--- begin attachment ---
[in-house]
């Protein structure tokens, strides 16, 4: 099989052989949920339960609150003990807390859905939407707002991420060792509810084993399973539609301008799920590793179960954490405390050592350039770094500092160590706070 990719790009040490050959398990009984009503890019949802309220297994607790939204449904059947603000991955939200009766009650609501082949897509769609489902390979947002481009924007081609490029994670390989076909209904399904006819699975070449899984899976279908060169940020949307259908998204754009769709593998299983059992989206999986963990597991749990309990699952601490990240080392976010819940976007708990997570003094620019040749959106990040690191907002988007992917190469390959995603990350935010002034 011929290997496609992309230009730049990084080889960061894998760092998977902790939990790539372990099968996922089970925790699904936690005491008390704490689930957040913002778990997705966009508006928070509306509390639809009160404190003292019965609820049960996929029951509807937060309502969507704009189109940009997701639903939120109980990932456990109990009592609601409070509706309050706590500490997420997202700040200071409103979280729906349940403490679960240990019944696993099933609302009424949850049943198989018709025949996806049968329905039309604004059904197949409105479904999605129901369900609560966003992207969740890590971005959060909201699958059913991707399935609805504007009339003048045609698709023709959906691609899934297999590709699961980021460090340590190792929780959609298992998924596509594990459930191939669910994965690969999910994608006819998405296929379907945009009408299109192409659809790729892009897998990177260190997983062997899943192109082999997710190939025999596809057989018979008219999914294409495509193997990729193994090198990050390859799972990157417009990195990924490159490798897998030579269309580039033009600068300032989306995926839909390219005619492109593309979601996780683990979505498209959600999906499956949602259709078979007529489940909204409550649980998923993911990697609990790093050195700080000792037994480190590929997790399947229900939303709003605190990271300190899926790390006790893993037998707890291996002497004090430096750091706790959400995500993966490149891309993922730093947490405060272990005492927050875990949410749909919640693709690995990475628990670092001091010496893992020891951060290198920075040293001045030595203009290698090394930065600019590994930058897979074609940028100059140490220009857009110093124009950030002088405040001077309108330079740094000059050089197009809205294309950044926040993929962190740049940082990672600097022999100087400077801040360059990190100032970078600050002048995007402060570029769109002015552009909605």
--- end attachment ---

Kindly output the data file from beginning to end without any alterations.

[in-house]
């Protein structure tokens, strides 16, 4: 099989052989949920339960609150003990807390859905939407707002991420060792509810084993399973539609301008799920590793179960954490405390050592350039770094500092160590706070 990719790009040490050959398990009984009503890019949802309220297994607790939204449904059947603000991955939200009766009650609501082949897509769609489902390979947002481009924007081609490029994670390989076909209904399904006819699975070449899984899976279908060169940020949307259908998204754009769709593998299983059992989206999986963990597991749990309990699952601490990240080392976010819940976007708990997570003094620019040749959106990040690191907002988007992917190469390959995603990350935010002034 011929290997496609992309230009730049990084080889960061894998760092998977902790939990790539372990099968996922089970925790699904936690005491008390704490689930957040913002778990997705966009508006928070509306509390639809009160404190003292019965609820049960996929029951509807937060309502969507704009189109940009997701639903939120109980990932456990109990009592609601409070509706309050706590500490997420997202700040200071409103979280729906349940403490679960240990019944696993099933609302009424949850049943198989018709025949996806049968329905039309604004059904197949409105479904999605129901369900609560966003992207969740890590971005959060909201699958059913991707399935609805504007009339003048045609698709023709959906691609899934297999590709699961980021460090340590190792929780959609298992998924596509594990459930191939669910994965690969999910994608006819998405296929379907945009009408299109192409659809790729892009897998990177260190997983062997899943192109082999997710190939025999596809057989018979008219999914294409495509193997990729193994090198990050390859799972990157417009990195990924490159490798897998030579269309580039033009600068300032989306995926839909390219005619492109593309979601996780683990979505498209959600999906499956949602259709078979007529489940909204409550649980998923993911990697609990790093050195700080000792037994480190590929997790399947229900939303709003605190990271300190899926790390006790893993037998707890291996002497004090430096750091706790959400995500993966490149891309993922730093947490405060272990005492927050875990949410749909919640693709690995990475628990670092001091010496893992020891951060290198920075040293001045030595203009290698090394930065600019590994930058897979074609940028100059140490220009857009110093124009950030002088405040001077309108330079740094000059050089197009809205294309950044926040993929962190740049940082990672600097022999100087400077801040360059990190100032970078600050002048995007402060570029769109002015552009909605």